Today, August 8th ...
Offal is not as popular as it used to be – or perhaps ‘popular’ is the wrong word to use when talking about times when people did not have the luxury of being able to be choosy. Funnily enough, it must always have had some vague connotations of ‘rubbish’ as the word ‘offal’ also applies to ‘that which falls or is thrown off from some process, as husks from milling grain, chips from dressing wood, etc.; residue or waste products’.
Historically speaking, people were once much less finicky about the exact nature of edible animal protein – it was always valuable - and it is difficult to understand how the word as it applies to certain bits of animals came to have such a negative connotation. The OED calls these bits ‘the edible parts collectively which are cut off in preparing the carcass of an animal for food. In early use applied mainly to the entrails; later extended to include the head, tail, and internal organs such as the heart, liver, etc.’ Which is an odd definition, really. Although the parts are defined as ‘edible’ it is the rest of the carcass which is really being prepared for food. The sense of something less than appealing is confirmed in the next explanation of the use of the word in the OED – ‘The parts of a slaughtered or dead animal considered unfit for human consumption; decomposing flesh, carrion. Also (in extended use): slain bodies or mutilated limbs.’ Perhaps this is the nub of it – the recognition that offal ‘goes off’ more quickly than ‘real’ meat.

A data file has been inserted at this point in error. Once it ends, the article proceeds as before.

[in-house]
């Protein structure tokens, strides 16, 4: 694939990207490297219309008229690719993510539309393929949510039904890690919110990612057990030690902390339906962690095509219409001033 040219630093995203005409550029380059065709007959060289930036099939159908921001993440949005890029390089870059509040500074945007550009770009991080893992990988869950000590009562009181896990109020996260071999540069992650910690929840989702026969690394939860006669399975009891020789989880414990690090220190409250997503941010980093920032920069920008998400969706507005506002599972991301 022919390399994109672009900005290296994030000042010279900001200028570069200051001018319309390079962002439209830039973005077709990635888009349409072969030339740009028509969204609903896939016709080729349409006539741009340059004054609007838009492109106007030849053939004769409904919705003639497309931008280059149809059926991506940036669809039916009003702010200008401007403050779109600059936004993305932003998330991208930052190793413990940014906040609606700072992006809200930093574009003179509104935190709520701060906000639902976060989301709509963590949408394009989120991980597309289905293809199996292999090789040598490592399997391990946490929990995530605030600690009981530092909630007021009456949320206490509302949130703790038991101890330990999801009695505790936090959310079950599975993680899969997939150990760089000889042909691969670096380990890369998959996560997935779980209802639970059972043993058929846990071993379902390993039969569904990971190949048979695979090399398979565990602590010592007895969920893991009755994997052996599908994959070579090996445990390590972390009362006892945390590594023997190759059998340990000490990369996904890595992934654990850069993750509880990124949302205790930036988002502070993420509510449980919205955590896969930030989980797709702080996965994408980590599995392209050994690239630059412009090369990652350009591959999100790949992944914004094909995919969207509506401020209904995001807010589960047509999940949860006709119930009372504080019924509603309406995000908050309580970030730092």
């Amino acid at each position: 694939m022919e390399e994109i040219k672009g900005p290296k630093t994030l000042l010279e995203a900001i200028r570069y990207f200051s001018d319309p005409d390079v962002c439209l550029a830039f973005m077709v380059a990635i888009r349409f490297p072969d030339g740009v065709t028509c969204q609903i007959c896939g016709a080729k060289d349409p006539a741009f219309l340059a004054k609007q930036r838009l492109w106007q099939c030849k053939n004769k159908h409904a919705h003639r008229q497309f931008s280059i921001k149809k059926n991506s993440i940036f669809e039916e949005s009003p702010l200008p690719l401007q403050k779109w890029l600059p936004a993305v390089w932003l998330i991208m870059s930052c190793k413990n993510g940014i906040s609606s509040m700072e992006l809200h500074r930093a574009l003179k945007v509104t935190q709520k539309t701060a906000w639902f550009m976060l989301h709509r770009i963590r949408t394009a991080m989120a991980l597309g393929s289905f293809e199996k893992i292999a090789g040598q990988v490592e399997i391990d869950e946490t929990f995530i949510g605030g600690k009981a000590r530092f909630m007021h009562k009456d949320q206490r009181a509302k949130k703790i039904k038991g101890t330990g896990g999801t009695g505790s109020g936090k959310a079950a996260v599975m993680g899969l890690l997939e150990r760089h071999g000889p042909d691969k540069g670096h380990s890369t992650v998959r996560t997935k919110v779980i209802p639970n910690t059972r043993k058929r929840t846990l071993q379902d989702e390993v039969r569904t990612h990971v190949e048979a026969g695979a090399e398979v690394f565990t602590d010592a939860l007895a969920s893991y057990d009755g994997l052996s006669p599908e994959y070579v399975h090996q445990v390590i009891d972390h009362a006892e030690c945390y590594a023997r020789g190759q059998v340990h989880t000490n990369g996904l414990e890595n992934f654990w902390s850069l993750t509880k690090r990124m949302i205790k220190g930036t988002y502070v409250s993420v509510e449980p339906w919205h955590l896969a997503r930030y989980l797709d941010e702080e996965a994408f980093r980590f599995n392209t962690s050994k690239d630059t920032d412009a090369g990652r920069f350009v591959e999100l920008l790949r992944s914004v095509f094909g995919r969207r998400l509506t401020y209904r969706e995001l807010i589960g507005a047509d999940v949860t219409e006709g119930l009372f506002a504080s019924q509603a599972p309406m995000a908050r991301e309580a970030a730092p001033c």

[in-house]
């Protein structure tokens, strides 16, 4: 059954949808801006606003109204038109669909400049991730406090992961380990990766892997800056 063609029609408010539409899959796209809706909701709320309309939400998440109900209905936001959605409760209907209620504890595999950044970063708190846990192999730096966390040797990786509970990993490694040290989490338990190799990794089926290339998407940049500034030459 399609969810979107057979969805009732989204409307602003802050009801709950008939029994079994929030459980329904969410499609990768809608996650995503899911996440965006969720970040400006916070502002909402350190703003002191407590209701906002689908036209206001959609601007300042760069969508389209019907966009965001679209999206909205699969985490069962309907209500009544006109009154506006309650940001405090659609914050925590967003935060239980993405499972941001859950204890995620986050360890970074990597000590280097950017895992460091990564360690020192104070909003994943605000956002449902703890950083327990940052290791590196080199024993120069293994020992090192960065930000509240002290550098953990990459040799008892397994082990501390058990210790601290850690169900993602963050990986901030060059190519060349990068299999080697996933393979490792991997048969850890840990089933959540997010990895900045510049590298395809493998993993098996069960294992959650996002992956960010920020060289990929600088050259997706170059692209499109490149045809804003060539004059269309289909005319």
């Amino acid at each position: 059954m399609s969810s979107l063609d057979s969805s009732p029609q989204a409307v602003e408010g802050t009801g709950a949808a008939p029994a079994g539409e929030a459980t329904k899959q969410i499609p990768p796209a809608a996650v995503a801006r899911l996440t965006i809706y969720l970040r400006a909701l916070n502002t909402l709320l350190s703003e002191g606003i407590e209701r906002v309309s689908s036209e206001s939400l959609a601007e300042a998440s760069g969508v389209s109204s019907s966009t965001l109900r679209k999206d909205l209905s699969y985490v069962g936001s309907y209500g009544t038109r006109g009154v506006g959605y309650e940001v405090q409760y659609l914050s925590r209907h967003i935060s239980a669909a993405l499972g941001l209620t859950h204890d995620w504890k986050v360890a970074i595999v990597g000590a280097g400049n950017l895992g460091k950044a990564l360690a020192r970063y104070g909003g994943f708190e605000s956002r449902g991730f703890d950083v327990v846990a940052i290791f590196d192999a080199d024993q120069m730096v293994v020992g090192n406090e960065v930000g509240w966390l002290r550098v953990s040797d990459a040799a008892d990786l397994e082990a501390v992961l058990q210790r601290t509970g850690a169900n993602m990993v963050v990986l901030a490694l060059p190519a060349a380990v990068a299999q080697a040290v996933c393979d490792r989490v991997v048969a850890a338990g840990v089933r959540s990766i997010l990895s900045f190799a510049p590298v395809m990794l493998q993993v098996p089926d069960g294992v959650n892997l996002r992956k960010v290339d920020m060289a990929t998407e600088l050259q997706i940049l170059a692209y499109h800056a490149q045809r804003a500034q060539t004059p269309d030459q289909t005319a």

On the principle that a rose by another name just might taste very different, humans have gotten around the decomposing flesh connotations of offal by calling it something less scary. On this day in 1801, good old Parson James Woodforde had for his dinner “Calfs Fry & Heart rosted &c.” Calf’s fry is Calf’s liver, called ‘fry’ presumably because this is how it is usually cooked. ‘Fry’ can also refer to the testicles, which have many alternative names from the downright misleading (prairie oysters or mountain oysters) to the very prosaic (stones). In the following late eighteenth century recipe it seems that both lamb’s liver and lamb’s testicles are used. It is a sort of fry-up of two sorts of ‘fry’.
Cut your fry into pieces about two inches long, the liver into thin slices, pepper, salt, and flour it well, take the skin off the stones: have a pan of hogs lard or beef dripping boiling hot, put the fry in, and when you think it is half-done, put in the liver, keep it turning, fry it quick of a fine brown, and then put it on a sieve to drain; fry a handful of parsley crisp, put a fish-drainer in the dish, put the fry on that, and garnish with the fried parsley, with plain butter in a boat; or you may give it a scald first, but not theliver, rub it over with the yolk of an egg, sprinkle bread crumbs over it, and fry it as before.
[The new art of cookery, according to the present practice … Richard Briggs; 1792.]
Tomorrow’s Story …
The Zen of Fishing
Quotation for the Day ….
The best thing about liver is how virtuous it makes you feel after you've eaten some. Bruce Jay Friedman.